Opinion (Slavoj Žižek, Slovenian philosopher and cultural critic, professor at the European Graduate School): “The idea is that, in a complex economic situation like today’s, the majority of the people are not qualified to decide – they are unaware of the catastrophic consequences that would ensue if their demands were to be met.
“This line of argument is not new. In a TV interview a couple of years ago, the sociologist Ralf Dahrendorf linked the growing distrust for democracy to the fact that, after every revolutionary change, the road to new prosperity leads through a ‘valley of tears.’ After the breakdown of socialism, one cannot directly pass to the abundance of a successful market economy: limited, but real, socialist welfare and security have to be dismantled, and these first steps are necessarily painful. The same goes for Western Europe, where the passage from the post-second world war welfare state to the new global economy involves painful renunciations, less security, less guaranteed social care. For Dahrendorf, the problem is encapsulated by the simple fact that this painful passage through the ‘valley of tears’ lasts longer than the average period between elections, so that the temptation is great to postpone the difficult changes for the short-term electoral gains.
“For him, the paradigm here is the disappointment of the large strata of post-communist nations with the economic results of the new democratic order: in the glorious days of 1989, they equated democracy with the abundance of western consumerist societies; and 20 years later, with the abundance still missing, they now blame democracy itself. …
“What is new today is that, with the financial crisis that began in 2008, this same distrust of democracy – once constrained to the third world or post-communist developing countries – is gaining ground in the developed west itself: what was a decade or two ago patronising advice to others now concerns ourselves.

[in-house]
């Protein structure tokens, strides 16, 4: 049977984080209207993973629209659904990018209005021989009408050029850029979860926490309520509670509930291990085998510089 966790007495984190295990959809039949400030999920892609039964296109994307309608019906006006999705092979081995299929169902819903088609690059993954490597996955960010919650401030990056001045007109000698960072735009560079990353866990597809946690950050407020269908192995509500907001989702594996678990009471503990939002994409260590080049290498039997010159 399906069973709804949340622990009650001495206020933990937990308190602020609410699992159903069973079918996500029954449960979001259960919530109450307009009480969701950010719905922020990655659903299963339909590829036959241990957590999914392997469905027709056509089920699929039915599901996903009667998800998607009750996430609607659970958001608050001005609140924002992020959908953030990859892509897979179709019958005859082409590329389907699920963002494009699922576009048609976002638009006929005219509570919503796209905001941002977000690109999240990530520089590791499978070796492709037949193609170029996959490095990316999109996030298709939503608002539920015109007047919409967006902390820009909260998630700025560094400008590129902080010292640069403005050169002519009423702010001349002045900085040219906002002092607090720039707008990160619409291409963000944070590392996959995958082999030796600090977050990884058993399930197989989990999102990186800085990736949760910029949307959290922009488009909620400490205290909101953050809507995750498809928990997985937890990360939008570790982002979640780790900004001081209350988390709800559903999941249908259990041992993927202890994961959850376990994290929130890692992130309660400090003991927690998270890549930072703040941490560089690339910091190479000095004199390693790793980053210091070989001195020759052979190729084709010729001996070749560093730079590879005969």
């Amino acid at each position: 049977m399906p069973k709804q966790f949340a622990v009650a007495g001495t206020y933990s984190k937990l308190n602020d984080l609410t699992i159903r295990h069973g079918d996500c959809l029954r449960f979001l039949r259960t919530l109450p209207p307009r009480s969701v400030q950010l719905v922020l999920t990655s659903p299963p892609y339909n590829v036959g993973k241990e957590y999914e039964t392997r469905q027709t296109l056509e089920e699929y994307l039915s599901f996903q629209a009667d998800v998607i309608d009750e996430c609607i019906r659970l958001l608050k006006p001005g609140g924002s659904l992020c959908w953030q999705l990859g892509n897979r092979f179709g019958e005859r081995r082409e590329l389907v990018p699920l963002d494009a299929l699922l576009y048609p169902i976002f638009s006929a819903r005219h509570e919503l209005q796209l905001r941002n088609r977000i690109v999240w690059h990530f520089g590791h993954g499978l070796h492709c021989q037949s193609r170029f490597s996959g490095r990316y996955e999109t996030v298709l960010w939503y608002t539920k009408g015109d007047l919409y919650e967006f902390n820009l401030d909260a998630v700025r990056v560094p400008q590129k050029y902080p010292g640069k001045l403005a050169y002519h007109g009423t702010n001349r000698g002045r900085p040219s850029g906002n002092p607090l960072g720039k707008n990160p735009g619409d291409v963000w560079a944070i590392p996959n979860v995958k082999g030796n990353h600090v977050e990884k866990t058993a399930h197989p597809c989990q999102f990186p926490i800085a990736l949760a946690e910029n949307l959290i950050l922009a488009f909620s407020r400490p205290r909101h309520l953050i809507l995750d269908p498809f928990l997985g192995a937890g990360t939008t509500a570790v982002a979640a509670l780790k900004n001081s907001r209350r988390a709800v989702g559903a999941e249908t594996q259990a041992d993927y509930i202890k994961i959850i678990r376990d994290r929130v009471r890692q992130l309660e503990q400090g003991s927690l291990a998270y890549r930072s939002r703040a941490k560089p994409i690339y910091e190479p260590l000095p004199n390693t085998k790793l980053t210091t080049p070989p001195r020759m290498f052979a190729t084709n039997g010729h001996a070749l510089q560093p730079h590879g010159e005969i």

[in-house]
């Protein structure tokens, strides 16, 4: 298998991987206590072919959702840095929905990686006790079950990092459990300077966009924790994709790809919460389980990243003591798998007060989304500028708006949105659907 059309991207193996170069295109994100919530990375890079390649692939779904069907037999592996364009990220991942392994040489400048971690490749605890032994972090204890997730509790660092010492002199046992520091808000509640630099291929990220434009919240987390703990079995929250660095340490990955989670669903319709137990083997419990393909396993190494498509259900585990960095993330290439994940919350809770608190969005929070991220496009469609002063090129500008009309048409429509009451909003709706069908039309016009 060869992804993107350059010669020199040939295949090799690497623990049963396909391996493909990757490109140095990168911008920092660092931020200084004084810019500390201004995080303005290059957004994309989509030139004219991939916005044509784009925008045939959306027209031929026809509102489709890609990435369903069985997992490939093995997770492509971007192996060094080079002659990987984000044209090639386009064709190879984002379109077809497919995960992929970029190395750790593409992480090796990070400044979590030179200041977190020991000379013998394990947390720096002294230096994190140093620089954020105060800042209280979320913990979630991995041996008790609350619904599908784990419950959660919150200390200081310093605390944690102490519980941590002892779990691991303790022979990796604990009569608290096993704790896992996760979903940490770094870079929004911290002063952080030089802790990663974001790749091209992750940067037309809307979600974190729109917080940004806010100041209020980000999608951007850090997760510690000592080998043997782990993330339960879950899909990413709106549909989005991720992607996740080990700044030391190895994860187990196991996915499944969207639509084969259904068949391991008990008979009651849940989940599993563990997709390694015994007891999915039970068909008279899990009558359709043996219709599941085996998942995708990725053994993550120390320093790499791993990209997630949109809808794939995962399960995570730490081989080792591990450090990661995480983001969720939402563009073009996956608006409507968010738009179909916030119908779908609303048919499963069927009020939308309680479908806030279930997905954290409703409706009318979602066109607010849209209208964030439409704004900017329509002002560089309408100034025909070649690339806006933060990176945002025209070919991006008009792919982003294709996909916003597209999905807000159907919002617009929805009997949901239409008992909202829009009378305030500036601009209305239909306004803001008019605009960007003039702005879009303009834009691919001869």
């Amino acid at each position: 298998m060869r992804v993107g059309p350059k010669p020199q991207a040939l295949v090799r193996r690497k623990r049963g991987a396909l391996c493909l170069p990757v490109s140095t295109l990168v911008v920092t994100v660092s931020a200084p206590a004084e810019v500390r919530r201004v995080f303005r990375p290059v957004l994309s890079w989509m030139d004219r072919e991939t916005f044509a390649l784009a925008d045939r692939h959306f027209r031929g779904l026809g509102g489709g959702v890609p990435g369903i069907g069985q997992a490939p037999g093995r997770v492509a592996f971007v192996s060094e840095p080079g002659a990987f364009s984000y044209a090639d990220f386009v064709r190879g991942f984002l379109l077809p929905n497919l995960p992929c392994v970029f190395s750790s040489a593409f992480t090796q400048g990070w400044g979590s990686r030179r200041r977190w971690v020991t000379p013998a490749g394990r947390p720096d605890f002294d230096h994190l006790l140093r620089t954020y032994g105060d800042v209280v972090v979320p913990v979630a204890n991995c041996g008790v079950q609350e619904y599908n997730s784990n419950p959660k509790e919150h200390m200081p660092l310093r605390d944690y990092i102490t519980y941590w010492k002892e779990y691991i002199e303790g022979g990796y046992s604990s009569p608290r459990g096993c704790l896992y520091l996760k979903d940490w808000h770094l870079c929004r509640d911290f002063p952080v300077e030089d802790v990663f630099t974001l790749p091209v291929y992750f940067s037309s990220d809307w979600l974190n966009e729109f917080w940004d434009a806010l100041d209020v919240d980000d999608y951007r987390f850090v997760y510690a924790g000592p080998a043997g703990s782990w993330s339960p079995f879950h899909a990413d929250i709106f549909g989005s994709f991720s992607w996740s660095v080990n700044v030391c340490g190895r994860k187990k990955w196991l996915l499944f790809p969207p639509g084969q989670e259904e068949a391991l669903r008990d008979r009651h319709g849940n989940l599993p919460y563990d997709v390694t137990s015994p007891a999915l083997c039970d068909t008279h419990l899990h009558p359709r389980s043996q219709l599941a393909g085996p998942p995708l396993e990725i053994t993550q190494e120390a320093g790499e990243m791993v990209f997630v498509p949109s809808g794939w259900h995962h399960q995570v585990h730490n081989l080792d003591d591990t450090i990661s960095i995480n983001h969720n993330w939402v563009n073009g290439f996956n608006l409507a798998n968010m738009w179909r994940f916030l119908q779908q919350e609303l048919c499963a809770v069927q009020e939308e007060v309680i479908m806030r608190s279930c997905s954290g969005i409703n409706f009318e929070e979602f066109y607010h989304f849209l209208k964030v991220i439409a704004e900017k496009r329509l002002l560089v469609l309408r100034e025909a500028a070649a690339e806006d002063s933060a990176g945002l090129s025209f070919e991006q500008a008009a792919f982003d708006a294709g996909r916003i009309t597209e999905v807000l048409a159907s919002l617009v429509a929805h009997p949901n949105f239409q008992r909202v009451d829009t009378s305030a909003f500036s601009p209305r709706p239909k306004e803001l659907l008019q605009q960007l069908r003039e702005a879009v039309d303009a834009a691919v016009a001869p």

“The least one can say is that this crisis offers proof that it is not the people but experts themselves who do not know what they are doing. In Western Europe we are effectively witnessing a growing inability of the ruling elite – they know less and less how to rule. Look at how Europe is dealing with the Greek crisis: putting pressure on Greece to repay debts, but at the same time ruining its economy through imposed austerity measures and thereby making sure that the Greek debt will never be repaid. …
“And therein resides the true message of the ‘irrational’ popular protests all around Europe: The protesters know very well what they don’t know; they don’t pretend to have fast and easy answers; but what their instinct is telling them is nonetheless true – that those in power also don’t know it. In Europe today, the blind are leading the blind.
My Comment: The process of growing should break out in the leading countries to force management to recognize its inability to understand and control what is happening. At the same time, more people will recognize the need to change their attitude towards themselves and the world, feeling the necessity to change not the world, its management, system, but to change the human being first, by way of the widespread implementation of a short course (2-3 months) in integral education, to raise awareness of the general population to the level where nature forces us to rise. After that, it is possible to introduce gradual reforms at all levels and systems of society.